In the District, Child and Family Services (“CFSA”) involved adoptions are both complicated in legal requirements as well as in procedural steps needed to reach finalization.  The legal process starts with filing of an adoption petition, which would generate show cause orders to be served on parents.  Upon service, the parents may either enter a written consent, or contest the proceedings. The adoption petitioner then in a contested proceedings has to prove by clear and convincing evidence that either the biological parents have abandoned or failed to provide financial support for the child for a period of six months preceding filing of the petition or that they are withholding their consent contrary to the best interest of the child.  These elements are generally established through factual witnesses such as the social workers, the petitioners, and in some cases the biological parents. The best interest of child legal criteria in the adoption proceedings triggers court’s analysis of the following factors: 1) The child’s gradual and consistent care and overall integration in the foster home environment.  Evidence again that is either presented through fact witnesses, social worker’s observations etc – or established through a therapeutic relationship/treatment. 2) Physical mental and emotional health
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Categories: Uncategorized.


In the District, depending on the outcome of a criminal case, there are various formulas used to seal arrest and other generated criminal records.  This blog will address four main statutorily authorized procedures and the requirements thereto: 1)   Sealing the record when case dismissed before trial 2)   Sealing record based on innocence 3)   Sealing record post trial with a non-guilty verdict 4)   Post conviction filing to seal record 1) Sealing of the Arrest Records Motion to seal an arrest record may be file by any person arrested for an offense whose prosecution/case has been terminated without conviction and before trial. Motion to seal the arrest record may be filed within 120 days of the case dismissal.  Beyond that, and up to three years post dismissal, a motion to seal may be filed — however the motion needs to detail and substantiate good cause shown why it was not filed within 120 days required.  It must articulate clearly that motion needs to be considered in order to prevent manifest injustice.  Any filing beyond the three years would require consent of the prosecutor. The prosecutor has 30 days to file a written response.  The court may or may not require a hearing,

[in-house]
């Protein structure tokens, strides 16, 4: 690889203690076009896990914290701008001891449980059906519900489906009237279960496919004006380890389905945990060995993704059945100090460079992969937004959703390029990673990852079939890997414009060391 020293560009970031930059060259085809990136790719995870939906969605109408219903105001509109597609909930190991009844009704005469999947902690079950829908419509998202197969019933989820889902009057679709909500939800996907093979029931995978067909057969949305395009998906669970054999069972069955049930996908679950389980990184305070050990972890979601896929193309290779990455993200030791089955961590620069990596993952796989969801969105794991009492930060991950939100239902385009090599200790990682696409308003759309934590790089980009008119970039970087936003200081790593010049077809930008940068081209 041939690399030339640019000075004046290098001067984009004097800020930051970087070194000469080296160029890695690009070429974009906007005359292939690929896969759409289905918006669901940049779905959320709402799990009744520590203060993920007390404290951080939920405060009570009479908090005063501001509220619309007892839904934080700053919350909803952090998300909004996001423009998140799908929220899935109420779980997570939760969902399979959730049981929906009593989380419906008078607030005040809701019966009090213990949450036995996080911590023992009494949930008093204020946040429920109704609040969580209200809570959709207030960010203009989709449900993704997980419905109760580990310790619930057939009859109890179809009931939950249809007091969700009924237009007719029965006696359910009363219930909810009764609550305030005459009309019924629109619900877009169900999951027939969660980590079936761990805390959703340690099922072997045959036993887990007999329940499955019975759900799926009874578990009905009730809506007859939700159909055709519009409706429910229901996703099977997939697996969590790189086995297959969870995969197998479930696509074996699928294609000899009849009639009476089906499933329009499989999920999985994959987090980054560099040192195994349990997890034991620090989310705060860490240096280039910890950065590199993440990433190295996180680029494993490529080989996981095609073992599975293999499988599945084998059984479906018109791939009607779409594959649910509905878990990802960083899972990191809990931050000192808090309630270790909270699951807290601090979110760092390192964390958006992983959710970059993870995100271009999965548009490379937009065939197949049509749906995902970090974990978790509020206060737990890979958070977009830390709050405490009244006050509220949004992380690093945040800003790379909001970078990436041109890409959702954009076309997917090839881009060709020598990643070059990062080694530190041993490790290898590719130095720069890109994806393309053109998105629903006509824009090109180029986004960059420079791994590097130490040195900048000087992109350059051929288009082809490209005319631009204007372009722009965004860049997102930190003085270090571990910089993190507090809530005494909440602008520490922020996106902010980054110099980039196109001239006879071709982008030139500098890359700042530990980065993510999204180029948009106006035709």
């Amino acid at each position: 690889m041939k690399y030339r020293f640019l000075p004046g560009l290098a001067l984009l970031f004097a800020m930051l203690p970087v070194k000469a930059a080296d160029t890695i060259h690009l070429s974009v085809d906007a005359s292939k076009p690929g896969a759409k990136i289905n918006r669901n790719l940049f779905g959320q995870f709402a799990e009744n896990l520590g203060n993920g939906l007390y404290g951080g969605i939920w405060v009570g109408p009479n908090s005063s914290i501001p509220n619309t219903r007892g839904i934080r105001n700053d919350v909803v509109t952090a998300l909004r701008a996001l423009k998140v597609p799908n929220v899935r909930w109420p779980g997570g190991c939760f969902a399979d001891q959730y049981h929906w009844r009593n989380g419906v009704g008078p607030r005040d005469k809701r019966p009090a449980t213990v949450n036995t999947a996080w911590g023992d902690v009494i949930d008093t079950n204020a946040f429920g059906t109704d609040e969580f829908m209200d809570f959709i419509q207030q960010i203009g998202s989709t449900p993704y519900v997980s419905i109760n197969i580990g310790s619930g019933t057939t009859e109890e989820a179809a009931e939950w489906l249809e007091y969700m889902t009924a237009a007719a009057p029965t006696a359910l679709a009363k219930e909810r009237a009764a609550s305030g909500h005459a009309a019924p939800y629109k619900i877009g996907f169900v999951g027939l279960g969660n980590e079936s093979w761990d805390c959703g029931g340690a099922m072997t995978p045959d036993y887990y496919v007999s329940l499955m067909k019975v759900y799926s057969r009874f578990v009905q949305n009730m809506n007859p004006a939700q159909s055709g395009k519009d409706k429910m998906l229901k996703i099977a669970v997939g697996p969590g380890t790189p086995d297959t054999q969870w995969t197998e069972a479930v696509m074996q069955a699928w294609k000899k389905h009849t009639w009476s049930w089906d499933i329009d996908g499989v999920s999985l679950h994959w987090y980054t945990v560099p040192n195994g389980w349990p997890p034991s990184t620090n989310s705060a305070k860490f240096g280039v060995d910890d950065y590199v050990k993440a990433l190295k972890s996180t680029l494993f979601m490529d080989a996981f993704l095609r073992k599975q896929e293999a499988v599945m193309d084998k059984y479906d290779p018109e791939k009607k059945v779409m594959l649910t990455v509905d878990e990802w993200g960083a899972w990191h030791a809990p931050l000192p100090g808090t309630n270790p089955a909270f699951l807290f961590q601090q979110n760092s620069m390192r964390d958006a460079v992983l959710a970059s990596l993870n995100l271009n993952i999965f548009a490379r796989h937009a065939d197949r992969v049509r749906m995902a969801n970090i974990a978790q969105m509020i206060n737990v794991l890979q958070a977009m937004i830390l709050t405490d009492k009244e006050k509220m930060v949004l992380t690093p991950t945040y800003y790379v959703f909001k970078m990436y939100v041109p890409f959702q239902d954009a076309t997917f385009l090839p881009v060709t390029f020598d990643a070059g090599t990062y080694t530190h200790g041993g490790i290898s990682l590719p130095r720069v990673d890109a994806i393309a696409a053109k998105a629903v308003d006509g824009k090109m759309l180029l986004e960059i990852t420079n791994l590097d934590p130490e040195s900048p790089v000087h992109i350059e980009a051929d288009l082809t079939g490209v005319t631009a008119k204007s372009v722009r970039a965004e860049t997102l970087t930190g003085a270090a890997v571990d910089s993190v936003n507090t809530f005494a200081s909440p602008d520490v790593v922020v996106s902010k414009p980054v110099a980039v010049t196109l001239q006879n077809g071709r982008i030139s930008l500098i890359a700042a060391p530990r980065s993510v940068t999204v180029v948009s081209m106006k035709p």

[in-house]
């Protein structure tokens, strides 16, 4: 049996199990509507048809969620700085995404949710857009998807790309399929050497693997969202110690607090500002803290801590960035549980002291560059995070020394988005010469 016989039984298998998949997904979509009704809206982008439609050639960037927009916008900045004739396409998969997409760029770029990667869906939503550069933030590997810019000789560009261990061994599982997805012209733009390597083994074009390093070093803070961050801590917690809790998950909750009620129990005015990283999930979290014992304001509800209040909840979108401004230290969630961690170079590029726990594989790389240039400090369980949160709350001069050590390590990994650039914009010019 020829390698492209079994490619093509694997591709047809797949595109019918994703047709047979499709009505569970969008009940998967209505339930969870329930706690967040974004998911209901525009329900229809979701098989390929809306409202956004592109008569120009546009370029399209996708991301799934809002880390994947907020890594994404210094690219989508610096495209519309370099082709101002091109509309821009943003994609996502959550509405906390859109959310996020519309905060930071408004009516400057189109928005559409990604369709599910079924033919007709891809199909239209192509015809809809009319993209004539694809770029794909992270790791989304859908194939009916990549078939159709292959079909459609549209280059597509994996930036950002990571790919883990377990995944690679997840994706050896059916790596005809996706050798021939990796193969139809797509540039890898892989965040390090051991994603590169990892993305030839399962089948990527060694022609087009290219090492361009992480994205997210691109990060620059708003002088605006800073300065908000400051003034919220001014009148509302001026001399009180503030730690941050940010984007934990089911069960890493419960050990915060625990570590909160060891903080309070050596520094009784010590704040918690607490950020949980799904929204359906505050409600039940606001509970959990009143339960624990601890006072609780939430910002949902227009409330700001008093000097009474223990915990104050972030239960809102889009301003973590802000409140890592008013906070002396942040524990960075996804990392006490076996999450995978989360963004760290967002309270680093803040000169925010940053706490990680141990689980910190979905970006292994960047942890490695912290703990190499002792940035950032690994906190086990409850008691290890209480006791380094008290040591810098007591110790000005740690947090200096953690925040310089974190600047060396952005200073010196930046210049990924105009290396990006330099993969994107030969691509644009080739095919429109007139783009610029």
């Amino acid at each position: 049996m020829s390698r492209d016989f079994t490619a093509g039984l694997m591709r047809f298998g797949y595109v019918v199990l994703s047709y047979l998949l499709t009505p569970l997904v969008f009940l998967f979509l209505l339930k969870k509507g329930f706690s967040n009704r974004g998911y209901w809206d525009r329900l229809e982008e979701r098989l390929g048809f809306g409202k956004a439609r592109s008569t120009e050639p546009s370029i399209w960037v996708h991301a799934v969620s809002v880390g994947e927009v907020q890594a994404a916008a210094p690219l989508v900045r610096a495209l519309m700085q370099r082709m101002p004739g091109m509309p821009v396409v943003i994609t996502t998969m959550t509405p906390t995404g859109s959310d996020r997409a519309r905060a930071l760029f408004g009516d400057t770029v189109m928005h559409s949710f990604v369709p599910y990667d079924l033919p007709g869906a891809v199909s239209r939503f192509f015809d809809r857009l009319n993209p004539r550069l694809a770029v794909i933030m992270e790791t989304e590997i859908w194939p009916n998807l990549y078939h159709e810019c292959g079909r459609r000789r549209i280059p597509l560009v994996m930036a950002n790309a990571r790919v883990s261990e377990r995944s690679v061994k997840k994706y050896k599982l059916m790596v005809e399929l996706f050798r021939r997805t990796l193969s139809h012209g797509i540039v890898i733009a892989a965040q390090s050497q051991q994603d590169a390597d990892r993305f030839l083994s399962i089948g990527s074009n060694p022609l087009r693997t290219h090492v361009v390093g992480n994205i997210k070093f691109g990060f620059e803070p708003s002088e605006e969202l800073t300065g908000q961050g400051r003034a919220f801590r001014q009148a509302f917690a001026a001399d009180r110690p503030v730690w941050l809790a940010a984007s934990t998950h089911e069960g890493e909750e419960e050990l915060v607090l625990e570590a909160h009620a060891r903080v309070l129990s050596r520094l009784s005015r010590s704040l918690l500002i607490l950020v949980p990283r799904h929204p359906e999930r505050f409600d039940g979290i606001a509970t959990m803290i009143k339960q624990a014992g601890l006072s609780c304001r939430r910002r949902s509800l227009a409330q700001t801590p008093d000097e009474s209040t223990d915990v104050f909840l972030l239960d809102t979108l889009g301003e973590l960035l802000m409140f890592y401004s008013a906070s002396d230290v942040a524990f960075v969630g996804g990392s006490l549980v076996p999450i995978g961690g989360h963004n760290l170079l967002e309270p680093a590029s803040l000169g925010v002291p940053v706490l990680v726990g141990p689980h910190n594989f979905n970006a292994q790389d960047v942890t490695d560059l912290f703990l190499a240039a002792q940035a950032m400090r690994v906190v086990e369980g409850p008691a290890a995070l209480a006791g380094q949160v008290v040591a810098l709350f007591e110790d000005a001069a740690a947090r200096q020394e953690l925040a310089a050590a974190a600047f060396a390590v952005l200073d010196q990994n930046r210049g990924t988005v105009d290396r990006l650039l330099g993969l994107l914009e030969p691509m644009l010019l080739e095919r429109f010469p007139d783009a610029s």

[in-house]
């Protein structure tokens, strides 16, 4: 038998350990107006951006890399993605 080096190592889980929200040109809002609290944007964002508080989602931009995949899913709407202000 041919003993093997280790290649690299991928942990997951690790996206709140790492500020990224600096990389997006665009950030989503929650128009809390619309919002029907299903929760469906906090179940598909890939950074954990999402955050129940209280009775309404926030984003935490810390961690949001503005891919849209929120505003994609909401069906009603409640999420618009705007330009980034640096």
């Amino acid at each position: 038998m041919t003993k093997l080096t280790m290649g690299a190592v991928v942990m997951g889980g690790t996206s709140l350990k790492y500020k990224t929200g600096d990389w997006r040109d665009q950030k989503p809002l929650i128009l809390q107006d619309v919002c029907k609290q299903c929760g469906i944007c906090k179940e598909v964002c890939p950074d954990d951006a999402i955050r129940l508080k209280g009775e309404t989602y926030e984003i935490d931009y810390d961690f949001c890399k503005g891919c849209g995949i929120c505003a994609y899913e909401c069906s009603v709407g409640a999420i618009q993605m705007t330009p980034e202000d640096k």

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Categories: Criminal Defense.


Beyond the Penn State Scandal: Child Abuse Reporting Laws (Washington Lawyer) For some observers, the Penn State scandal exposes the problems inherent in the web of complicated laws defining the scope of who must report suspected child abuse. Available here. Parents’ Depression Linked to Problems in Children (NY Times) Research into postnatal depression has underscored the importance of checking up on parents’ mental health in the first months of a baby’s life. But a parent’s depression, it turns out, can be linked to all kinds of problems, even in the lives of older children. Available here. Adapting to Aging Out: Profiles of Risk and Resilience Among Emancipated Foster Youth (University of California, Riverside) This data-driven report reviews patterns of competencies (e.g., education,occupation, civil engagement, interpersonal relationships) among emancipated foster youth. Available here. Measure of a Mother’s Love: How Early Neglect Derails Child Development (TIME) Most people don’t need science to appreciate the importance of a mother’s love. But to understand how early maltreatment can derail a child’s development requires careful study — and is fraught with ethical peril. Available here.
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Categories: Family Law.